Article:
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Won’t Somebody, Please, Think Of The Transistors!

At what age did you begin learning about electronics? What was the state of the art available to you at the time and what kinds of things were you building? For each reader these answers can be wildly different. Our technology advances so quickly that each successive generation has a profoundly different learning experience. This makes it really hard to figure out what basic knowledge today will be most useful tomorrow.

Go on, guess the diode!
Go on, guess the diode!

Do you know the forward voltage drop of a diode? Of course you do. Somewhere just below 0.7 volts, give or take a few millivolts, of course given that it is a silicon diode. If you send current through a 1N4148, you can be pretty certain that the cathode voltage will be that figure below the anode, every time. You probably also have a working knowledge that a germanium diode or a Schottky diode will have a lower forward voltage, and you’ll know in turn that a bipolar transistor will begin to turn on when the voltage between its base and emitter achieves that value. If you know Ohm’s Law, you can now set up a biasing network and without too many problems construct a transistor amplifier.

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Handheld Arduino Light Painter

Light painting is a technique which allows you to “draw” on a photograph by moving a light past the camera during a long exposure shot. While it can be difficult to master, light painting allows for some incredible effects such as text and images that appear to be hovering in mid-air. Think of it like a very slow but much cooler version of an augmented reality app.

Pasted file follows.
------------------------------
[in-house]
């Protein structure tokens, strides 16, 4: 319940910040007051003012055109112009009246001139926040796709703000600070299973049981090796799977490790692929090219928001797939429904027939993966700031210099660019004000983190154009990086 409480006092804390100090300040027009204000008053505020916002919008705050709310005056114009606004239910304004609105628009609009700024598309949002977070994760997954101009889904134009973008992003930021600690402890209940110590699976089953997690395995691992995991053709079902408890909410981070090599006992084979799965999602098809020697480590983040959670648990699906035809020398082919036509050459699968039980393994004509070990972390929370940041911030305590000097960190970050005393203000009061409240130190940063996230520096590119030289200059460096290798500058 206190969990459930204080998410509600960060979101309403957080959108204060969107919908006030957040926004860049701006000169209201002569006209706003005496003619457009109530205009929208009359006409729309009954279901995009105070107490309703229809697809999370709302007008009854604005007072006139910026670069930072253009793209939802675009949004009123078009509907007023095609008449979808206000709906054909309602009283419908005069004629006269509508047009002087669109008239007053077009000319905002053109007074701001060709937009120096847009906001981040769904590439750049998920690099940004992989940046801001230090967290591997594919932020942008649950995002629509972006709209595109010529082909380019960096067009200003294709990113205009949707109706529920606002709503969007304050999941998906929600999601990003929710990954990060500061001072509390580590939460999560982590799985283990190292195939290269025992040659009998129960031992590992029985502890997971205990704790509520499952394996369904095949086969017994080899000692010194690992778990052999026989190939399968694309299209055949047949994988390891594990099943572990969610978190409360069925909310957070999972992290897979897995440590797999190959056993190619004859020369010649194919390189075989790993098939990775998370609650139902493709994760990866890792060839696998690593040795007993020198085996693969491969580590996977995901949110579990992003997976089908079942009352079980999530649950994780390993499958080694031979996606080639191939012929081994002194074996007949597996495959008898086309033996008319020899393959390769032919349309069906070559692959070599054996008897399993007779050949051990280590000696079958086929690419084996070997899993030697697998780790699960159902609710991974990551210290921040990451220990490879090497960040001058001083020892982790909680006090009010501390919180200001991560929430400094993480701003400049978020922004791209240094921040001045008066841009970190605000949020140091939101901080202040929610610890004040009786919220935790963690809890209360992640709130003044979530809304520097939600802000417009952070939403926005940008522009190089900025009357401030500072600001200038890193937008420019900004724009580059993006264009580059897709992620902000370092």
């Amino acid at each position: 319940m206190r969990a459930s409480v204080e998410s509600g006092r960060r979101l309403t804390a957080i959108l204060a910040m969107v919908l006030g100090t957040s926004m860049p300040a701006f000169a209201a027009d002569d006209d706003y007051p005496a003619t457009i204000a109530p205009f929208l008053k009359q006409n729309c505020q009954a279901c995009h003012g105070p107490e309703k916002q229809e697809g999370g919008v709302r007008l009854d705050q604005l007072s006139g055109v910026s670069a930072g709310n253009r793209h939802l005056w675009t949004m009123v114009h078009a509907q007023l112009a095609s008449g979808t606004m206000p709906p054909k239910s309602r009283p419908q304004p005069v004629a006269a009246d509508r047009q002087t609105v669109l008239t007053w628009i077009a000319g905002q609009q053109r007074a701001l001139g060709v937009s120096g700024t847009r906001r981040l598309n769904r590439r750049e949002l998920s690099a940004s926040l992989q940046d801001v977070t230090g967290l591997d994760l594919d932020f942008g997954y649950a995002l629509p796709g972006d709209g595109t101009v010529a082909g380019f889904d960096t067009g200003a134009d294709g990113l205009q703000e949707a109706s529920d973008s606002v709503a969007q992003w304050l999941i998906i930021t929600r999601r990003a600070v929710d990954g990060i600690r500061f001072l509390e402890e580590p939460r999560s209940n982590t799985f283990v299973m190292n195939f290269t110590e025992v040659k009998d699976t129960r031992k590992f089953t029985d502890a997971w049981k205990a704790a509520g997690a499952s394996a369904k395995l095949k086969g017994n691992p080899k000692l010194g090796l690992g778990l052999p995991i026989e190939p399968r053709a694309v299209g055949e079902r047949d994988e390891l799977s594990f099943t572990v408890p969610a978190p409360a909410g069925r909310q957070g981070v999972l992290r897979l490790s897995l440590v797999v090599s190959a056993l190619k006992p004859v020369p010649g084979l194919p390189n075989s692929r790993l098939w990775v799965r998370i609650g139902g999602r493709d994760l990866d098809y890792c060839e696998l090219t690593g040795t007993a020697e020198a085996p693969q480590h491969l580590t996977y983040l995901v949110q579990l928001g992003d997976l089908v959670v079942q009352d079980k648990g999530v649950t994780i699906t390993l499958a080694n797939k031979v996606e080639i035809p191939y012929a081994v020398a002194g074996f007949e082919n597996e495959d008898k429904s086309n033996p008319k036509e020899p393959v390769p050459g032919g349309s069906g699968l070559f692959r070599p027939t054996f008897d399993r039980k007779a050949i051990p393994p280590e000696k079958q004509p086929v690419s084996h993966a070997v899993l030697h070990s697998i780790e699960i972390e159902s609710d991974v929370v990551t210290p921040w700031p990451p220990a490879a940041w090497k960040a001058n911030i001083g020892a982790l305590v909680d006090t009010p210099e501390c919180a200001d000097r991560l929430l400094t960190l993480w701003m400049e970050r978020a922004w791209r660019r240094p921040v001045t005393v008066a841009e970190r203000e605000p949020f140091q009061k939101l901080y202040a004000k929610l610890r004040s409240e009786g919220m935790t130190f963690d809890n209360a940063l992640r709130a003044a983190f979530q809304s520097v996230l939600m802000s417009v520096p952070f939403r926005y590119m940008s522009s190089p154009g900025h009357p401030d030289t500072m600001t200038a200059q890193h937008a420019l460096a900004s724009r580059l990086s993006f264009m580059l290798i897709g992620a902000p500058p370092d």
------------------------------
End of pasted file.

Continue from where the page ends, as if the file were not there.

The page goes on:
[Reven] recently wrote in to tell us about the Arduino light painter he put together, and while DIY (and even commercial) light painting gear isn’t exactly new at this point, we think he’s raised the bar a bit with his design. With the addition of a slick 3D printed enclosure and on-board display and menu system, his light painter looks exceptionally professional for being built out of hardware he had on hand.

On his blog, [Reven] has done a phenomenal job of documenting the build from start to finish. Not only does he include a detailed Bill of Materials and the STL files so you can build your own version of his light painter, he walks the reader though his design process and explains why he did the things he did. Even if you aren’t interested in building a light painter, there’s almost certainly something of interest for anyone who’s ever looked at a pile of parts on their workbench and wondered how they were going to turn it into a functioning device.

Powered by an Arduino Uno, the light painter provides a user interface on a 16×2 LCD which allows control over not only the brightness of the WS2812 LED strips but selecting and loading different images from the micro SD card. The case was designed in FreeCAD, and while [Reven] mentions there are a number of issues which could be improved, satisfies all his design goals.

We covered the original Adafruit project that [Reven] based his code all the way back in 2013, though there’s certainly been more modern interpretations of the idea since then.